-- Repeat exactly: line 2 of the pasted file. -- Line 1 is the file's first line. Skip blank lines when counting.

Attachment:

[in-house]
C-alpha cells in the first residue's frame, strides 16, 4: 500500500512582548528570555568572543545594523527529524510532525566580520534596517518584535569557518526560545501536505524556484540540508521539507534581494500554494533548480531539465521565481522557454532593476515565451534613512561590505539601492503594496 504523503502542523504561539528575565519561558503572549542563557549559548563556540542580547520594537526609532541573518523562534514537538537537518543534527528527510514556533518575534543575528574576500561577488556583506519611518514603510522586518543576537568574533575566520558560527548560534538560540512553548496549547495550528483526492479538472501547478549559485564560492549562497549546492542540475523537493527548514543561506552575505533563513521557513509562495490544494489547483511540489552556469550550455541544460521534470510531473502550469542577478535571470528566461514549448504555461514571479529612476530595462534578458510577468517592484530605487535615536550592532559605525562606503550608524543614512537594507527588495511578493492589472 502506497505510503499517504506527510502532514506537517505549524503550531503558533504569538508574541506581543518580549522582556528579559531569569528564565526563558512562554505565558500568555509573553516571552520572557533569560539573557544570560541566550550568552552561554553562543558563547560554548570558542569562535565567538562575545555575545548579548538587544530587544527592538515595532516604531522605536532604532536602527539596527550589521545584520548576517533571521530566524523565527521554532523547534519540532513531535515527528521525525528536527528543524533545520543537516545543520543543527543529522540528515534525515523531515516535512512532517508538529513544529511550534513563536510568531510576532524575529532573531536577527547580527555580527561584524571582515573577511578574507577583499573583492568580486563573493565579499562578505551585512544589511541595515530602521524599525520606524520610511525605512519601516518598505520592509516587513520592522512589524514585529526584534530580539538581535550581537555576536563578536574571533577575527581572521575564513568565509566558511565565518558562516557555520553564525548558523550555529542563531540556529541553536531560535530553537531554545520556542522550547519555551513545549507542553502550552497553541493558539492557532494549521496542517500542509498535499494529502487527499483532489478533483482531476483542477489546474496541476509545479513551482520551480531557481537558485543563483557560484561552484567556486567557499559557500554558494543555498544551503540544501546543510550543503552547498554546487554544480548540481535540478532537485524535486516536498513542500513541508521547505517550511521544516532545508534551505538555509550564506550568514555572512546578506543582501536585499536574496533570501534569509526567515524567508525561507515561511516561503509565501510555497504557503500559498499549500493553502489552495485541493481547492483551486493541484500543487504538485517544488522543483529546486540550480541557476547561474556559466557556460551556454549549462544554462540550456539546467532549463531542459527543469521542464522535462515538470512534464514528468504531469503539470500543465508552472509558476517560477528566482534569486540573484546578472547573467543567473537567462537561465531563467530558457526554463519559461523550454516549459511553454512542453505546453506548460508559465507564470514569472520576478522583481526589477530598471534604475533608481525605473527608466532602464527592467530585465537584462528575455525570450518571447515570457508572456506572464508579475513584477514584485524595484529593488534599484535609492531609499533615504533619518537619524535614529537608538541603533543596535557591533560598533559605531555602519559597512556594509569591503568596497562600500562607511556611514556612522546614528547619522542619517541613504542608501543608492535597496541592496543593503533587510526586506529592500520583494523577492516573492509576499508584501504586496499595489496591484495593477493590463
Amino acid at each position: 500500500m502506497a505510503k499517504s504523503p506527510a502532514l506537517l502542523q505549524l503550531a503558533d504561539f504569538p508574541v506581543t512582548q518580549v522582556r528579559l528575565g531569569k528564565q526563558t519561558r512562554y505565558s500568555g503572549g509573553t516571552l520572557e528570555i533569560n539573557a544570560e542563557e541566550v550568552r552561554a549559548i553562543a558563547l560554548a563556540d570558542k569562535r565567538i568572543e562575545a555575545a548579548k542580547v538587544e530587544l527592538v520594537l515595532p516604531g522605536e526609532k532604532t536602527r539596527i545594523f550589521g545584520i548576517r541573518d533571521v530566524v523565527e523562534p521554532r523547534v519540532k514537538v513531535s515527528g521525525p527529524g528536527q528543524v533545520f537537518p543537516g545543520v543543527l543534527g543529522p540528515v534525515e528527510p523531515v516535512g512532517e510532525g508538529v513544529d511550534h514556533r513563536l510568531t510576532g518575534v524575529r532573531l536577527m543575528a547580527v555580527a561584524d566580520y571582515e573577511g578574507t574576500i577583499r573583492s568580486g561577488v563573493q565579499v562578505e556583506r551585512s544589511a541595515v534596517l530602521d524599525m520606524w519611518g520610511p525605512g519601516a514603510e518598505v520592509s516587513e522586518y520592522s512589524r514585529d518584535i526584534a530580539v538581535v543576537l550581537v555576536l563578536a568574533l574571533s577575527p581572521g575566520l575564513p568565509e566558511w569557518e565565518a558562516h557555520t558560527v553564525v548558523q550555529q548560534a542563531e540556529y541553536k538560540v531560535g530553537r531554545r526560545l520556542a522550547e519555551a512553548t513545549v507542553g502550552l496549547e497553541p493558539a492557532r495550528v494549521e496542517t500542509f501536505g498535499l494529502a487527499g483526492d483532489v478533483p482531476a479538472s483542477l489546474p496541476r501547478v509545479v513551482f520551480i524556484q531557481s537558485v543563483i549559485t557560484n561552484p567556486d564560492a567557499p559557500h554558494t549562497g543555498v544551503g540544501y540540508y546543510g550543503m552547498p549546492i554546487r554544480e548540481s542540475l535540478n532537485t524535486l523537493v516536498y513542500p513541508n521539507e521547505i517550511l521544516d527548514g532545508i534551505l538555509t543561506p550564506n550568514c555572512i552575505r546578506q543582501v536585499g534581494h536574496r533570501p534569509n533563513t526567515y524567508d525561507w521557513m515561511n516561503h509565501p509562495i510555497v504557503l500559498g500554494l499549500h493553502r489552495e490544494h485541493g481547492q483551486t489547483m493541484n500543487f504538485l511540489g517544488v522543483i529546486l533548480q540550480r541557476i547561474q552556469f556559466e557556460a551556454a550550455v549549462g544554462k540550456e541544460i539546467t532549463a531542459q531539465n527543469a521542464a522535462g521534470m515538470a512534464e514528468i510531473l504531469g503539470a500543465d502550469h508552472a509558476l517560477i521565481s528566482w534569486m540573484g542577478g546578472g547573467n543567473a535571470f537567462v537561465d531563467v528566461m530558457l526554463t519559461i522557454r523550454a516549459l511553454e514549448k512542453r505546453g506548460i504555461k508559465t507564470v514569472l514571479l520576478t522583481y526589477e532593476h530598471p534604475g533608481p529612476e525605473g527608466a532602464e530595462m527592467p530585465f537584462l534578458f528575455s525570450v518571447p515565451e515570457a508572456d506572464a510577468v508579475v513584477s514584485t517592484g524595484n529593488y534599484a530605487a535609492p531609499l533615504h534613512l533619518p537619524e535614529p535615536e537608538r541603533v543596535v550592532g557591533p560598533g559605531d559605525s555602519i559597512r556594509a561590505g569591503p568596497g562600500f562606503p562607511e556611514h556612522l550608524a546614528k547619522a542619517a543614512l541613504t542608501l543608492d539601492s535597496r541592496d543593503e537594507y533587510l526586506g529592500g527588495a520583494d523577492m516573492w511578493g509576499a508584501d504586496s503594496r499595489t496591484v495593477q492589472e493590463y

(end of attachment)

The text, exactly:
C-alpha cells in the first residue's frame, strides 16, 4: 500500500512582548528570555568572543545594523527529524510532525566580520534596517518584535569557518526560545501536505524556484540540508521539507534581494500554494533548480531539465521565481522557454532593476515565451534613512561590505539601492503594496 504523503502542523504561539528575565519561558503572549542563557549559548563556540542580547520594537526609532541573518523562534514537538537537518543534527528527510514556533518575534543575528574576500561577488556583506519611518514603510522586518543576537568574533575566520558560527548560534538560540512553548496549547495550528483526492479538472501547478549559485564560492549562497549546492542540475523537493527548514543561506552575505533563513521557513509562495490544494489547483511540489552556469550550455541544460521534470510531473502550469542577478535571470528566461514549448504555461514571479529612476530595462534578458510577468517592484530605487535615536550592532559605525562606503550608524543614512537594507527588495511578493492589472 502506497505510503499517504506527510502532514506537517505549524503550531503558533504569538508574541506581543518580549522582556528579559531569569528564565526563558512562554505565558500568555509573553516571552520572557533569560539573557544570560541566550550568552552561554553562543558563547560554548570558542569562535565567538562575545555575545548579548538587544530587544527592538515595532516604531522605536532604532536602527539596527550589521545584520548576517533571521530566524523565527521554532523547534519540532513531535515527528521525525528536527528543524533545520543537516545543520543543527543529522540528515534525515523531515516535512512532517508538529513544529511550534513563536510568531510576532524575529532573531536577527547580527555580527561584524571582515573577511578574507577583499573583492568580486563573493565579499562578505551585512544589511541595515530602521524599525520606524520610511525605512519601516518598505520592509516587513520592522512589524514585529526584534530580539538581535550581537555576536563578536574571533577575527581572521575564513568565509566558511565565518558562516557555520553564525548558523550555529542563531540556529541553536531560535530553537531554545520556542522550547519555551513545549507542553502550552497553541493558539492557532494549521496542517500542509498535499494529502487527499483532489478533483482531476483542477489546474496541476509545479513551482520551480531557481537558485543563483557560484561552484567556486567557499559557500554558494543555498544551503540544501546543510550543503552547498554546487554544480548540481535540478532537485524535486516536498513542500513541508521547505517550511521544516532545508534551505538555509550564506550568514555572512546578506543582501536585499536574496533570501534569509526567515524567508525561507515561511516561503509565501510555497504557503500559498499549500493553502489552495485541493481547492483551486493541484500543487504538485517544488522543483529546486540550480541557476547561474556559466557556460551556454549549462544554462540550456539546467532549463531542459527543469521542464522535462515538470512534464514528468504531469503539470500543465508552472509558476517560477528566482534569486540573484546578472547573467543567473537567462537561465531563467530558457526554463519559461523550454516549459511553454512542453505546453506548460508559465507564470514569472520576478522583481526589477530598471534604475533608481525605473527608466532602464527592467530585465537584462528575455525570450518571447515570457508572456506572464508579475513584477514584485524595484529593488534599484535609492531609499533615504533619518537619524535614529537608538541603533543596535557591533560598533559605531555602519559597512556594509569591503568596497562600500562607511556611514556612522546614528547619522542619517541613504542608501543608492535597496541592496543593503533587510526586506529592500520583494523577492516573492509576499508584501504586496499595489496591484495593477493590463